Addams Family 2, The (U.K./U.S.A/Canada, 2021)October 01, 2021
In 2019, Sony Pictures gambled that sufficient nostalgia still existed for The Addams Family for a new motion picture iteration (animated, based on the cartoons of Charles Addams) to be lucrative. The producers who greenlit the production were proved right, even if the creative end result was tepid at best. The new cartoon contained the elements necessary to engage children and provide adults with a chance to bask in their memories of the classic TV series (or the 1990s films). Impressive box office returns meant that an Addams Family 2 was inevitable. The hope was that, having gotten the “origin story” out of the way, the filmmakers might be able to do something with the fish-out-of-water concept. Unfortunately, the sequel has even less of a reason to exist than its predecessor. A series of loosely connected skits, The Addams Family 2 lacks a coherent narrative and appears to have been targeted almost exclusively at the pre-teen crowd. Right down to the too-obvious-to-miss breaks in the action (designed for commercial insertion when it’s streamed on Peacock), this has a made-for-TV feel.
With the lone exception of Finn Wolfhard as Pugsley, who has been replace by Javon Walton, the cast has returned: Oscar Isaac as Gomez, Charlize Theron as Morticia, Chloe Grace Moretz as Wednesday (whose role is increased for this installment), Nick Kroll as Uncle Fester, Conrad Vernon as Lurch, Bette Midler as Grandma, and Snoop Dogg as Cousin It. The only newcomer of note is Bill Hader, who plays the devious Cyrus.
The movie might easily be called The Addams Family Goes on Vacation. In an effort to get closer to their aging kids, Gomez and Morticia bundle Wednesday and Pugsley abord a creepy RV and go on a cross-country journey, stopping at such notable spots as Niagara Falls, Sleepy Hollow, and the Grand Canyon. The final destination is Sausalito, where Cyrus, a scientist and megalomaniac, has set up his high-tech laboratory. Cyrus claims that Wednesday is his biological daughter (switched at birth) and wants to welcome her into his family. Of course, he’s not being entirely forthcoming and events climax with nothing short of an improbable kaiju-inspired knock-down.
Visually, the movie works. The animation isn’t top-notch, Pixar-quality but neither is it bottom-of-the-barrel. The character designs generally do a good job of realizing Charles Addam’s original drawings while at the same time incorporating traces of the actors providing the voices. For example, Gomez resembles Peter Lorre with hints of Oscar Isaac. If you look closely at Morticia, you’ll see a faint resemblance to Charlize Theron. This is by far the most interesting aspect of The Addams Family 2.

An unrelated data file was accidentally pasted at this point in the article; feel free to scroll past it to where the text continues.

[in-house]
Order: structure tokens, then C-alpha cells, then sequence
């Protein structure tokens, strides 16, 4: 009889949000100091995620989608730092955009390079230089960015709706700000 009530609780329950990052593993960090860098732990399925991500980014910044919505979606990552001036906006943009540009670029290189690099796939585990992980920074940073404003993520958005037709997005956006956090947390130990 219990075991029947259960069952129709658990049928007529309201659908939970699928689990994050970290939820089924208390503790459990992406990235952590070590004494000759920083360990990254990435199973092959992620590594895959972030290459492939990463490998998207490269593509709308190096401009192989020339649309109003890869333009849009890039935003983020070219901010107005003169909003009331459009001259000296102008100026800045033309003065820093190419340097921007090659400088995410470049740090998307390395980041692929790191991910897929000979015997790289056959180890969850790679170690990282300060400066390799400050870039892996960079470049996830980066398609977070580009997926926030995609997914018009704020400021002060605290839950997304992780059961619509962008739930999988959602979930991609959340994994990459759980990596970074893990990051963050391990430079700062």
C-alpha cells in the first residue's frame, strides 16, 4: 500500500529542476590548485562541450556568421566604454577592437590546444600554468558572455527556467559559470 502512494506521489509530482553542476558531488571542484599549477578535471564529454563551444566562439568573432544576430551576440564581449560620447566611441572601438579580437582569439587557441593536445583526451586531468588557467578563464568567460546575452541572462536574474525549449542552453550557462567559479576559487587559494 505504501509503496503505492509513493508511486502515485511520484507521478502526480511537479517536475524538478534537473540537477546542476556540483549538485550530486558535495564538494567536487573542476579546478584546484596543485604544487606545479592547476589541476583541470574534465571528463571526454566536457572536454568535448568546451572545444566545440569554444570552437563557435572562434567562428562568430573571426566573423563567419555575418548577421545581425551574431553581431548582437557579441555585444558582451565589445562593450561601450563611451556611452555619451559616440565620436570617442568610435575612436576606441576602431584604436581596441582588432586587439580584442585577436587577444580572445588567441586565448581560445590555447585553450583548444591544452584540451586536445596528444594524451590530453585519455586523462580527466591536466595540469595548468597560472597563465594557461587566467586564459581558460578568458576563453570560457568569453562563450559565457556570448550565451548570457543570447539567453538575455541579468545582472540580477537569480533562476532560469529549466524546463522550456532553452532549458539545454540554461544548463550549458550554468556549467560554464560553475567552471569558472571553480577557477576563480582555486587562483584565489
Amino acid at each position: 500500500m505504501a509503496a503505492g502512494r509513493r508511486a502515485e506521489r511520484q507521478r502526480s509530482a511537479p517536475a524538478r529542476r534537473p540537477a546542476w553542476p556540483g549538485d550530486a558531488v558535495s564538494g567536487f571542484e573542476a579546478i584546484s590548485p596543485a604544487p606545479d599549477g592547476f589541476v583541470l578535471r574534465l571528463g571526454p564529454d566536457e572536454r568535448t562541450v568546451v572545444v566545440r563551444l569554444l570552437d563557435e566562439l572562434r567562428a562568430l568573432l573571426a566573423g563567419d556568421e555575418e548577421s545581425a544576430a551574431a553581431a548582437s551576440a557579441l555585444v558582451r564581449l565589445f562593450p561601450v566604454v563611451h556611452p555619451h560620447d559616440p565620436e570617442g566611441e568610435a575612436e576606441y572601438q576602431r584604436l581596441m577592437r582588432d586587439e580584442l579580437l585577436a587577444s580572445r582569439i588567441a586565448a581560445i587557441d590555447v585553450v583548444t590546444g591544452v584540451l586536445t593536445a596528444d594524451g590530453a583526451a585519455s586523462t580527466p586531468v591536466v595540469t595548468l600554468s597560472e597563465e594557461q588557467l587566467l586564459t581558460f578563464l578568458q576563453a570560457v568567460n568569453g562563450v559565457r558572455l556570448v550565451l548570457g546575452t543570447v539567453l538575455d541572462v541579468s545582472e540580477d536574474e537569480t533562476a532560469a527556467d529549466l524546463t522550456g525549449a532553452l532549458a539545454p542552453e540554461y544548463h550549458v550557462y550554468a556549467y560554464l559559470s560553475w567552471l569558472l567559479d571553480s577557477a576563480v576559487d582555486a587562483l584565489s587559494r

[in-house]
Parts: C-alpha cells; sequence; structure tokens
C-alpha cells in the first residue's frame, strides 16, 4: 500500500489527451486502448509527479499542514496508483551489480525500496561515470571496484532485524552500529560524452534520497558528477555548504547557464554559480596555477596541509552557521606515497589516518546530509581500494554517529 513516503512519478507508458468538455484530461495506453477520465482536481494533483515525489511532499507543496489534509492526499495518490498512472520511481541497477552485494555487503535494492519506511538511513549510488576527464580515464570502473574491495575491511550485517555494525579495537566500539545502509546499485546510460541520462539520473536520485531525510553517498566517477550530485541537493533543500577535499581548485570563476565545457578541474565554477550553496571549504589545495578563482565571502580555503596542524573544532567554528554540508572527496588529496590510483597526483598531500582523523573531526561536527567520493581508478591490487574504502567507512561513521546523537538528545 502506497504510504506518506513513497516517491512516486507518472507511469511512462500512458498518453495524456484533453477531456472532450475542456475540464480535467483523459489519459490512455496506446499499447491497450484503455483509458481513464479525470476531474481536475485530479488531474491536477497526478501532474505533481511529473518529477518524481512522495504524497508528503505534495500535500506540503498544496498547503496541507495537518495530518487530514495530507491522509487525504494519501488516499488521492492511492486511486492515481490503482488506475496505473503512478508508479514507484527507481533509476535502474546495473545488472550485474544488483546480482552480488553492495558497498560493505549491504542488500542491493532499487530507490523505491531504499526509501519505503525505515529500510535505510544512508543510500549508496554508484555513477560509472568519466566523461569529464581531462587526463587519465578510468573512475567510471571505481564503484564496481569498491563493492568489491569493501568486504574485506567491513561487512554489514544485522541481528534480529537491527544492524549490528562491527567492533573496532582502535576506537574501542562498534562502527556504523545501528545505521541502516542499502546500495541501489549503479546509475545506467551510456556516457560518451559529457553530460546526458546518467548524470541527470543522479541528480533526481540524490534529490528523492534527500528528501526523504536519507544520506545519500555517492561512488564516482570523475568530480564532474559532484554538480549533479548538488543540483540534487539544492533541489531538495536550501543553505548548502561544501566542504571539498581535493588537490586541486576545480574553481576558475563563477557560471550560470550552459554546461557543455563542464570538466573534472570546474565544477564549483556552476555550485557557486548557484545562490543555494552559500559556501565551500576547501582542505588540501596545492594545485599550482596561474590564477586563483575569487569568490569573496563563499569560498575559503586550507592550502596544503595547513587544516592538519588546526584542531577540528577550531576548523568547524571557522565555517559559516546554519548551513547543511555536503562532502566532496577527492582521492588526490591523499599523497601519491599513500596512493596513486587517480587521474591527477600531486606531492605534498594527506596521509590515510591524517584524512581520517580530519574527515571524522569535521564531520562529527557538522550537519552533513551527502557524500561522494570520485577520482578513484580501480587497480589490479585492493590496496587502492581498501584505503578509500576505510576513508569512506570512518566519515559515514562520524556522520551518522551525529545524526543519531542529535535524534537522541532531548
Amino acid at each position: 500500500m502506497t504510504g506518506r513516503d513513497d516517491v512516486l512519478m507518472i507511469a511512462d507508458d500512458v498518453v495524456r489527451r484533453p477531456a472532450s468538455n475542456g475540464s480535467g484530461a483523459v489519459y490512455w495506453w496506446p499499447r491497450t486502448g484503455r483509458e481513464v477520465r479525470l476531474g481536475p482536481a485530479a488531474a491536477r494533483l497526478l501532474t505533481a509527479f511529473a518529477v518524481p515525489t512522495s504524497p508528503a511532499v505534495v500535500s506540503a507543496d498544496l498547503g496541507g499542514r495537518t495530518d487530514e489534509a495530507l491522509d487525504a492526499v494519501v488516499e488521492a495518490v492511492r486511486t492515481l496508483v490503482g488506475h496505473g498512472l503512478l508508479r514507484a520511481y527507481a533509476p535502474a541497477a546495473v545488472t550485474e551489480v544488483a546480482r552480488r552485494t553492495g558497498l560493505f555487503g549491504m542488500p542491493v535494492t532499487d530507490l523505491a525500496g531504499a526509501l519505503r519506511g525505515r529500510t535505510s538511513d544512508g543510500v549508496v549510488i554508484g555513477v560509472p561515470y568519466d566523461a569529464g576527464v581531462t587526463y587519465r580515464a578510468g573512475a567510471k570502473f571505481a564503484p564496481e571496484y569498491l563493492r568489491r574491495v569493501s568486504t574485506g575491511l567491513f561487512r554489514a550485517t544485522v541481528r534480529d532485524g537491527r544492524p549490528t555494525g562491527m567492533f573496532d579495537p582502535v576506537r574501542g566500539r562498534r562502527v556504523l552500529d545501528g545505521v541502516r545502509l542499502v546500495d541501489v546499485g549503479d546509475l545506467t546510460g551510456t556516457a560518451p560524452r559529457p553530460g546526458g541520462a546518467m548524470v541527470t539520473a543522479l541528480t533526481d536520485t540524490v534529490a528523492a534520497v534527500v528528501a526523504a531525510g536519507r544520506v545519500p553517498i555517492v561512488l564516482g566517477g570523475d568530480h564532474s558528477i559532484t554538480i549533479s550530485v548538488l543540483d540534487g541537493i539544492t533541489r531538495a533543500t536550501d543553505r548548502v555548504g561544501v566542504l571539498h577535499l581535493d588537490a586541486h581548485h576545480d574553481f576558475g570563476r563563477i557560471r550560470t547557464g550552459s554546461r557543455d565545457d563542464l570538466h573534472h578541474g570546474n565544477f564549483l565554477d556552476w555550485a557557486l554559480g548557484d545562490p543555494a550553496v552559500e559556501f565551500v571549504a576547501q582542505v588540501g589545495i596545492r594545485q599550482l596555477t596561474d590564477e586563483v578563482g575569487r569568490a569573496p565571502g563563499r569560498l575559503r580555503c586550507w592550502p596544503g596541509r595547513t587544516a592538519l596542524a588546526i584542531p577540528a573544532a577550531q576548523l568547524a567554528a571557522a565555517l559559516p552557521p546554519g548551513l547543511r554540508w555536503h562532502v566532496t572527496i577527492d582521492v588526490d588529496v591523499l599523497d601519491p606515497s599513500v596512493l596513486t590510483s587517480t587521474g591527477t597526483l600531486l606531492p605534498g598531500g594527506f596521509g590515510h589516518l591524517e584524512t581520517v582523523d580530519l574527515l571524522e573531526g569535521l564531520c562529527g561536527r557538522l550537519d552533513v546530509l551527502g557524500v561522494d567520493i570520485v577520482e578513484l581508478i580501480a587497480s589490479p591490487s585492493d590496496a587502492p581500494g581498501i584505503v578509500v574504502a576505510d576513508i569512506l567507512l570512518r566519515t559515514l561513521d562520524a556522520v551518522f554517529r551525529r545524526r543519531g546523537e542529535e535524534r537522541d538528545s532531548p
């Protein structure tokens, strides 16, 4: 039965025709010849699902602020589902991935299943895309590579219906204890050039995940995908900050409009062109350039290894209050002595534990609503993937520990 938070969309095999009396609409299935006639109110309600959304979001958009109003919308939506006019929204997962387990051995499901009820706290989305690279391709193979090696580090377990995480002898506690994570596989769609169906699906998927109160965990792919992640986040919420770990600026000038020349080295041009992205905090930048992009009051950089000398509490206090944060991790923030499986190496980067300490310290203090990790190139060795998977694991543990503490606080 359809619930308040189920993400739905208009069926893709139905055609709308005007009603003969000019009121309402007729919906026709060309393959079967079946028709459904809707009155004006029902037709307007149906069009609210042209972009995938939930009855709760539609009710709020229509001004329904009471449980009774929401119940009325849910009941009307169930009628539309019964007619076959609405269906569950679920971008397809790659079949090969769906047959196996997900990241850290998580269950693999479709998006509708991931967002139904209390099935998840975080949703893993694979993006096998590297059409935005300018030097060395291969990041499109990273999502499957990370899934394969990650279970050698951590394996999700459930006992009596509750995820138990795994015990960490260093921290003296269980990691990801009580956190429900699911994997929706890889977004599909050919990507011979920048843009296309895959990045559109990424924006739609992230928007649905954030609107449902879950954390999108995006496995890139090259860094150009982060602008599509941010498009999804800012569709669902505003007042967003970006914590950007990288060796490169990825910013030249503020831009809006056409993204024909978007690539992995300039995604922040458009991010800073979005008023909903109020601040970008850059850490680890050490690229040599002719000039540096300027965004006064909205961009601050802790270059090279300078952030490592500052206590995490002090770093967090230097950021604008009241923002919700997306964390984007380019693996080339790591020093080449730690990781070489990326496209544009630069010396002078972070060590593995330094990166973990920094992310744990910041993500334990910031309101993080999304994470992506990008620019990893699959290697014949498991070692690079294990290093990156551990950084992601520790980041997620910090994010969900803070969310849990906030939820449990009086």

The story is the kind of thing one might expect from a movie that was put together quickly for financial gain. It’s pure product. The screenplay takes the Addams Family on a road trip stopping off at various locations but none of the skits are especially amusing or otherwise fun. They also illustrate why the basic premise works best in small doses. Taken individually, each of these episodes might have made a passable short piece of entertainment but, combined together, they result in an overlong exercise in mediocrity.
To employ an overused saying, The Addams Family 2 “is what it is.” I suspect most who enjoyed the first movie will be entertained by this sequel, although perhaps not to the same degree. It’s generic but not so bad that it becomes unwatchable. The lack of inspiration is emblematic of the entire animated genre these days; this example isn’t an exception or an outlier. It’s something to watch featuring familiar characters. Expectations of anything more are misplaced where this franchise is concerned.
Addams Family 2, The (U.K./U.S.A/Canada, 2021)
Cast: Oscar Isaac, Charlize Theron, Chloë Grace Moretz, Nick Kroll, Javon Walton, Snoop Dogg, Bette Midler, Bill Hader, Wallace Shawn
Home Release Date: 2022-01-18
Screenplay: Dan Hernandez & Benji Samit, based on characters created by Charles Addams
Music: Mychael Danna, Jeff Danna
U.S. Distributor: United Artists